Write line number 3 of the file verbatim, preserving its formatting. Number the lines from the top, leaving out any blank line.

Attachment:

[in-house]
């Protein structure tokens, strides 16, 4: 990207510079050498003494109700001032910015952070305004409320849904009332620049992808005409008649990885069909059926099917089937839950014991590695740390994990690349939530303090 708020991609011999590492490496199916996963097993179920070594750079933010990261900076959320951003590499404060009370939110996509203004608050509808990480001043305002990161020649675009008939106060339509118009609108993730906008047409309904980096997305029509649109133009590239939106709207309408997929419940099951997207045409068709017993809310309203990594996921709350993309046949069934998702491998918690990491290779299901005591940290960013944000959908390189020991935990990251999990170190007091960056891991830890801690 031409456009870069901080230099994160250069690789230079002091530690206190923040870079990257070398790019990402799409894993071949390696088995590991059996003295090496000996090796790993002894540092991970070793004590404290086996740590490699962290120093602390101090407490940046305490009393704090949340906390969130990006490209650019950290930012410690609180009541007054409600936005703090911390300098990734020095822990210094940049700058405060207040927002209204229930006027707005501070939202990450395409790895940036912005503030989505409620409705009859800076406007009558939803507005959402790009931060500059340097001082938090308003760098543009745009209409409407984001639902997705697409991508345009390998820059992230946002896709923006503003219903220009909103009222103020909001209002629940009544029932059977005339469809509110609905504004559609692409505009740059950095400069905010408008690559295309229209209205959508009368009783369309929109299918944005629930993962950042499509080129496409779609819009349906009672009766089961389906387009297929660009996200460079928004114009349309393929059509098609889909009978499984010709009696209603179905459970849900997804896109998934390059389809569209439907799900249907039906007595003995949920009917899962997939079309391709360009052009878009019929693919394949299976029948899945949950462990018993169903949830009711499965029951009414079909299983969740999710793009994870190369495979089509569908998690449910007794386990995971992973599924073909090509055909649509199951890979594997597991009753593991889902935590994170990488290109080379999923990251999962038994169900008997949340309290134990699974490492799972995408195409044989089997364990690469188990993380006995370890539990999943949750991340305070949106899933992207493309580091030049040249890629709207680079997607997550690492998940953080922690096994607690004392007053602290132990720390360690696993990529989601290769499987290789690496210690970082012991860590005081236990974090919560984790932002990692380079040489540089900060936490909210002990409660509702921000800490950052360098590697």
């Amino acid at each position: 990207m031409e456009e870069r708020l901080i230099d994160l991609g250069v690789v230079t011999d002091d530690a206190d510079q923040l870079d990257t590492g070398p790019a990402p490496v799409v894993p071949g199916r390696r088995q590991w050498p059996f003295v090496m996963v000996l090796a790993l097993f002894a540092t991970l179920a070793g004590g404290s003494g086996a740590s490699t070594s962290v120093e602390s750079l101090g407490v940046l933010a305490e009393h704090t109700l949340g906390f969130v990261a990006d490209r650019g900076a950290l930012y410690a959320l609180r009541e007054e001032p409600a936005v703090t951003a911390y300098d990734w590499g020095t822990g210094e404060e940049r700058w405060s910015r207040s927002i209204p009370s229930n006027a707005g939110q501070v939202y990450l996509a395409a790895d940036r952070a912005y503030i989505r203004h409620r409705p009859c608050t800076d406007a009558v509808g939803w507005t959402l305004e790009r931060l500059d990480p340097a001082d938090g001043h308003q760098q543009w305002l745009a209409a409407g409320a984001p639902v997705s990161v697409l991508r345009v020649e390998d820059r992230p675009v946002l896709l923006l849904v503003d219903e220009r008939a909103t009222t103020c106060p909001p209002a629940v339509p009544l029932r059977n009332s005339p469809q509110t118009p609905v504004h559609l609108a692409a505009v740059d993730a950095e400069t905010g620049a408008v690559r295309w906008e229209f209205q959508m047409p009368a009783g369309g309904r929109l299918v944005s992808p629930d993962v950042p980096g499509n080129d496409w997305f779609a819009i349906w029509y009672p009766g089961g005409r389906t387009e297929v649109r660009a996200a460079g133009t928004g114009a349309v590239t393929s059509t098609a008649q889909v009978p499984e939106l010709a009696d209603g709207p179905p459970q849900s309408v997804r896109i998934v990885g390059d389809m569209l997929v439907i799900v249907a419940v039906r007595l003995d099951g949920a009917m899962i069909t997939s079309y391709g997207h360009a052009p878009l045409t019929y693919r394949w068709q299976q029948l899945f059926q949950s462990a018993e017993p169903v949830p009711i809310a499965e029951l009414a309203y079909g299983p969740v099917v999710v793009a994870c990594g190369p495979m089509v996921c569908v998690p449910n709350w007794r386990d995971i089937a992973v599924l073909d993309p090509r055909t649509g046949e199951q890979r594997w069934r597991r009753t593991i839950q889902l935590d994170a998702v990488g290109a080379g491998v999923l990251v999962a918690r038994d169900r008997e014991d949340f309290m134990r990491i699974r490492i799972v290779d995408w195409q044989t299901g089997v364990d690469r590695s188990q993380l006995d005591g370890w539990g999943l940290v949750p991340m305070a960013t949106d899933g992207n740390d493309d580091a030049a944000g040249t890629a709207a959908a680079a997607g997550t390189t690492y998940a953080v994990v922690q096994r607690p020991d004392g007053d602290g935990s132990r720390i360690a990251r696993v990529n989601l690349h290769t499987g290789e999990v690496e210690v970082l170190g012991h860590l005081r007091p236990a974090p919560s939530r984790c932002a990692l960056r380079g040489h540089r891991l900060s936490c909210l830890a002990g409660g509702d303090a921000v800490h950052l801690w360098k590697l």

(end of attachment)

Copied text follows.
């Amino acid at each position: 990207m031409e456009e870069r708020l901080i230099d994160l991609g250069v690789v230079t011999d002091d530690a206190d510079q923040l870079d990257t590492g070398p790019a990402p490496v799409v894993p071949g199916r390696r088995q590991w050498p059996f003295v090496m996963v000996l090796a790993l097993f002894a540092t991970l179920a070793g004590g404290s003494g086996a740590s490699t070594s962290v120093e602390s750079l101090g407490v940046l933010a305490e009393h704090t109700l949340g906390f969130v990261a990006d490209r650019g900076a950290l930012y410690a959320l609180r009541e007054e001032p409600a936005v703090t951003a911390y300098d990734w590499g020095t822990g210094e404060e940049r700058w405060s910015r207040s927002i209204p009370s229930n006027a707005g939110q501070v939202y990450l996509a395409a790895d940036r952070a912005y503030i989505r203004h409620r409705p009859c608050t800076d406007a009558v509808g939803w507005t959402l305004e790009r931060l500059d990480p340097a001082d938090g001043h308003q760098q543009w305002l745009a209409a409407g409320a984001p639902v997705s990161v697409l991508r345009v020649e390998d820059r992230p675009v946002l896709l923006l849904v503003d219903e220009r008939a909103t009222t103020c106060p909001p209002a629940v339509p009544l029932r059977n009332s005339p469809q509110t118009p609905v504004h559609l609108a692409a505009v740059d993730a950095e400069t905010g620049a408008v690559r295309w906008e229209f209205q959508m047409p009368a009783g369309g309904r929109l299918v944005s992808p629930d993962v950042p980096g499509n080129d496409w997305f779609a819009i349906w029509y009672p009766g089961g005409r389906t387009e297929v649109r660009a996200a460079g133009t928004g114009a349309v590239t393929s059509t098609a008649q889909v009978p499984e939106l010709a009696d209603g709207p179905p459970q849900s309408v997804r896109i998934v990885g390059d389809m569209l997929v439907i799900v249907a419940v039906r007595l003995d099951g949920a009917m899962i069909t997939s079309y391709g997207h360009a052009p878009l045409t019929y693919r394949w068709q299976q029948l899945f059926q949950s462990a018993e017993p169903v949830p009711i809310a499965e029951l009414a309203y079909g299983p969740v099917v999710v793009a994870c990594g190369p495979m089509v996921c569908v998690p449910n709350w007794r386990d995971i089937a992973v599924l073909d993309p090509r055909t649509g046949e199951q890979r594997w069934r597991r009753t593991i839950q889902l935590d994170a998702v990488g290109a080379g491998v999923l990251v999962a918690r038994d169900r008997e014991d949340f309290m134990r990491i699974r490492i799972v290779d995408w195409q044989t299901g089997v364990d690469r590695s188990q993380l006995d005591g370890w539990g999943l940290v949750p991340m305070a960013t949106d899933g992207n740390d493309d580091a030049a944000g040249t890629a709207a959908a680079a997607g997550t390189t690492y998940a953080v994990v922690q096994r607690p020991d004392g007053d602290g935990s132990r720390i360690a990251r696993v990529n989601l690349h290769t499987g290789e999990v690496e210690v970082l170190g012991h860590l005081r007091p236990a974090p919560s939530r984790c932002a990692l960056r380079g040489h540089r891991l900060s936490c909210l830890a002990g409660g509702d303090a921000v800490h950052l801690w360098k590697l």